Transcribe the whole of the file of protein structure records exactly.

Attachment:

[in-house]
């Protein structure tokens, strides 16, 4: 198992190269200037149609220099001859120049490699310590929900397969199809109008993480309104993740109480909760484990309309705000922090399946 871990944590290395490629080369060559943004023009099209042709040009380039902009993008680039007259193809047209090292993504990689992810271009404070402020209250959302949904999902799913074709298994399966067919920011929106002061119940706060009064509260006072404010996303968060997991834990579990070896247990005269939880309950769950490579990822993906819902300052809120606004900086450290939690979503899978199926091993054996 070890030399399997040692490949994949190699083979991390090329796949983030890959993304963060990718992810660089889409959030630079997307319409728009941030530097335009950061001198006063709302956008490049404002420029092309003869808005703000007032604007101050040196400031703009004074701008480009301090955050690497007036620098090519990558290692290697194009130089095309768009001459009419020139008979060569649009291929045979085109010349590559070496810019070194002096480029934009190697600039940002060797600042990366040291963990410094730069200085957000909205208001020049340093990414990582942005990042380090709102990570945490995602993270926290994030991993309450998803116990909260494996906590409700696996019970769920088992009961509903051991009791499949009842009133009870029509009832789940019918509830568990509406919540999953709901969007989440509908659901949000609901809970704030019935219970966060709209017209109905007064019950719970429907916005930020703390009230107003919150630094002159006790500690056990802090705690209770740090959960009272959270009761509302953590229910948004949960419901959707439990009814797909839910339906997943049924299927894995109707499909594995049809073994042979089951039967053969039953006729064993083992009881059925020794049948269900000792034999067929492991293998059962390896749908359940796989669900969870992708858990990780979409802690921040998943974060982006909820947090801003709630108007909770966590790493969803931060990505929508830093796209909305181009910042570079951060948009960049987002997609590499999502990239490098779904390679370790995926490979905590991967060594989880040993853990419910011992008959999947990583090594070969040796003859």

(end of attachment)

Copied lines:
[in-house]
């Protein structure tokens, strides 16, 4: 198992190269200037149609220099001859120049490699310590929900397969199809109008993480309104993740109480909760484990309309705000922090399946 871990944590290395490629080369060559943004023009099209042709040009380039902009993008680039007259193809047209090292993504990689992810271009404070402020209250959302949904999902799913074709298994399966067919920011929106002061119940706060009064509260006072404010996303968060997991834990579990070896247990005269939880309950769950490579990822993906819902300052809120606004900086450290939690979503899978199926091993054996 070890030399399997040692490949994949190699083979991390090329796949983030890959993304963060990718992810660089889409959030630079997307319409728009941030530097335009950061001198006063709302956008490049404002420029092309003869808005703000007032604007101050040196400031703009004074701008480009301090955050690497007036620098090519990558290692290697194009130089095309768009001459009419020139008979060569649009291929045979085109010349590559070496810019070194002096480029934009190697600039940002060797600042990366040291963990410094730069200085957000909205208001020049340093990414990582942005990042380090709102990570945490995602993270926290994030991993309450998803116990909260494996906590409700696996019970769920088992009961509903051991009791499949009842009133009870029509009832789940019918509830568990509406919540999953709901969007989440509908659901949000609901809970704030019935219970966060709209017209109905007064019950719970429907916005930020703390009230107003919150630094002159006790500690056990802090705690209770740090959960009272959270009761509302953590229910948004949960419901959707439990009814797909839910339906997943049924299927894995109707499909594995049809073994042979089951039967053969039953006729064993083992009881059925020794049948269900000792034999067929492991293998059962390896749908359940796989669900969870992708858990990780979409802690921040998943974060982006909820947090801003709630108007909770966590790493969803931060990505929508830093796209909305181009910042570079951060948009960049987002997609590499999502990239490098779904390679370790995926490979905590991967060594989880040993853990419910011992008959999947990583090594070969040796003859």